Should you wish to view examples, click on the following links to see commemorative pages showing images of dog tags from the First World War and the Second World War:

Remembrance dog tags were developed to help youth to “put a face on remembrance” and, in the context of this learning activity, to help realise that Remembrance can happen each day of the year.

Research and Preparation [15 minutes]

Using card-stock paper for added strength, print some or all of the “365 days to remember” dog tags (PDF). Each month of the year has a separate set of dog tags.

These documents includes information on a total of 366 Canadians from all across the country who died while serving in the South African War, the First World War, the Second World War, the Korean War and with the Canadian Armed Forces in more recent years.  

  • Cut out each dog tag. Laminate them if you would like to reuse them.
  • Punch two holes in each of the dog tags and insert a piece of string or a metal chain through the holes.
  • Hand out the dog tags.
  • Have students research the individuals using the Canadian Virtual War Memorial. Ask them to add the service number and age of the individual directly on the dog tag.
  • The students can search the Internet to find more personal information about the fallen, such as their hometown, where they enlisted, the places they served, cause of death and where they are buried, which can be included in their presentation.

What is the Canadian Virtual War Memorial?

The Canadian Virtual War Memorial is a registry of information about the graves and memorials of more than 118,000 Canadians and Newfoundlanders who served valiantly and gave their lives for their country. The site includes the memorials for the over 1,800 men and women who have died in service to Canada since the Korean War, notably in the context of peacekeeping missions and other operations. It also has digital images of photographs and the personal memorabilia of Canadians. The purpose of this registry is to remember the men and women who served Canada in the defence of freedom and who, in so doing, contributed to the development of Canada as a nation.

For further research

  • If the student is researching an individual who died during the First World War, you can suggest that he or she use Library and Archives Canada’s Personnel Records of the First World War online database.

  • If the student is researching an individual who died during the Second World War, you can suggest that he or she use Library and Archives Canada’s Service Files of the Second World War - War Dead, 1939-1947 online database. You can also encourage students to click on “How to obtain copies or consult a file” from the left-hand side menu and follow the instructions noted for Option #1, which will redirect them to the Ancestry.ca website. You and your students can create free accounts on Ancestry.ca. Although there are a few important steps to follow before accessing a military file, with some patience you will be able to access a wealth of information on the individual, which will allow you to do more extensive research and give better presentations.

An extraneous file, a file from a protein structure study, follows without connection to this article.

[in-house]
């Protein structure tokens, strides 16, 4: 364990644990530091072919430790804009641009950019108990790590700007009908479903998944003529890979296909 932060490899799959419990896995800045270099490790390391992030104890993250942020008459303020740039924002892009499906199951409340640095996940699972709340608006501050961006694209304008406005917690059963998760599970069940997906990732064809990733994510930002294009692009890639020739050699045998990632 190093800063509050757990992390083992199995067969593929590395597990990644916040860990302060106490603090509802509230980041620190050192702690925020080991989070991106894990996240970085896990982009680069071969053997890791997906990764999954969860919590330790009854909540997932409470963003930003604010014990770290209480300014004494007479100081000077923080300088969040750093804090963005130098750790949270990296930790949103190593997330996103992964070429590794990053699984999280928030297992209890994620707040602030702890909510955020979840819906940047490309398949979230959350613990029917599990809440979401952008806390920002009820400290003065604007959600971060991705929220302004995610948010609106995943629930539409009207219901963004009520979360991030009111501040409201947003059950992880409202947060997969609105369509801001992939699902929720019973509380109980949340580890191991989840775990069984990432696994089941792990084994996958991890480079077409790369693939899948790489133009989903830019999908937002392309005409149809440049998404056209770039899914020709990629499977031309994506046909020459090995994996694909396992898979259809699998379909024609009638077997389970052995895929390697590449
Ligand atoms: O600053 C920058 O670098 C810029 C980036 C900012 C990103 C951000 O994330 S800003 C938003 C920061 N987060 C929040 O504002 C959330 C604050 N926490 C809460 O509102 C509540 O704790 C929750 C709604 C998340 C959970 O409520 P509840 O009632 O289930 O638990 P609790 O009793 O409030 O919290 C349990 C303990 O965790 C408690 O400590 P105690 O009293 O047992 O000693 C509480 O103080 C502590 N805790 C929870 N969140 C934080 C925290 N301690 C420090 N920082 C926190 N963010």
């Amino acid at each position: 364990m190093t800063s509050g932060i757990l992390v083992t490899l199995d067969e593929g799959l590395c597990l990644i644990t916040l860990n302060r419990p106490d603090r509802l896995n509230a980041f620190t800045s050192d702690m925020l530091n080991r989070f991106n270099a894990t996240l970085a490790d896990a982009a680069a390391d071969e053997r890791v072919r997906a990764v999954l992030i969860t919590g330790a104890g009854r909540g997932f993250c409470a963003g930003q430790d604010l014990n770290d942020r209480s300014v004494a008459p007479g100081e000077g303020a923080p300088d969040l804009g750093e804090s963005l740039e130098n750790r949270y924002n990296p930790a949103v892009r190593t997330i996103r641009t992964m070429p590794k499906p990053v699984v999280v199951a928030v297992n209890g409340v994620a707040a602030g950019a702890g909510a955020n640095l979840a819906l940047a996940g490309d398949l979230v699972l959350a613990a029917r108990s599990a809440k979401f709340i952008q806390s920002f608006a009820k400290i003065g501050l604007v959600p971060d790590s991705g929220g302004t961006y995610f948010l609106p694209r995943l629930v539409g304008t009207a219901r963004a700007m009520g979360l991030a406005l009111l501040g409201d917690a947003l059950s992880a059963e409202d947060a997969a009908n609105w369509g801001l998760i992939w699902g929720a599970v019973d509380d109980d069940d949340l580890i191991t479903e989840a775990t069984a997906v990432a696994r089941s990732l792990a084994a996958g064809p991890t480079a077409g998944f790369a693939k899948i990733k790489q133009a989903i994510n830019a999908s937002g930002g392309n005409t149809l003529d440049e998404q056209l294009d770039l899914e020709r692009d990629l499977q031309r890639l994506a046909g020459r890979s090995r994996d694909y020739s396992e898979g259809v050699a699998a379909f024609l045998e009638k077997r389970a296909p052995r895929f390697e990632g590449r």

• If the student is researching an individual who died after the Second World War, official sources like Library and Archives Canada are generally not very accessible due to privacy legislation. A minimum number of years must have passed before those documents are made public on government websites. However, students can still use search engines to find relevant information and search the websites of local newspapers, which may have digitized articles about the individual’s death.

Presentations [30 minutes]

Ask each student to present his or her individual who died in service.

Wrap-Up Discussion [15 minutes]

Lead a discussion on the dog tag activity by asking questions like:

  • Do the students have a better appreciation of the contributions made by Canadians who died in service?
  • Are there other ways of using the dog tags to honour those who have served? For example, wearing the dog tag during remembrance ceremonies.
  • Is it still relevant to take the time to remember Canadians who died in service, whether it was one hundred years ago or more recently?
  • What do student think about the fact that remembering does not have to be confined to Remembrance Day?

Possible Extension Activity [variable]

Students could research a fallen that died on a holiday (New Year Day, Canada Day, Halloween, Christmas…) or on their birthday. They could use the names provided in the “365 days to remember” calendars or visit the Canadian Virtual War Memorial and use the search tool. By entering the desired date, such as student’s own month and day of birth (leaving all other fields blank), they could also access a long list of service members who died that day. Alternatively, they could make use of “Today’s Honour Roll” on the same page.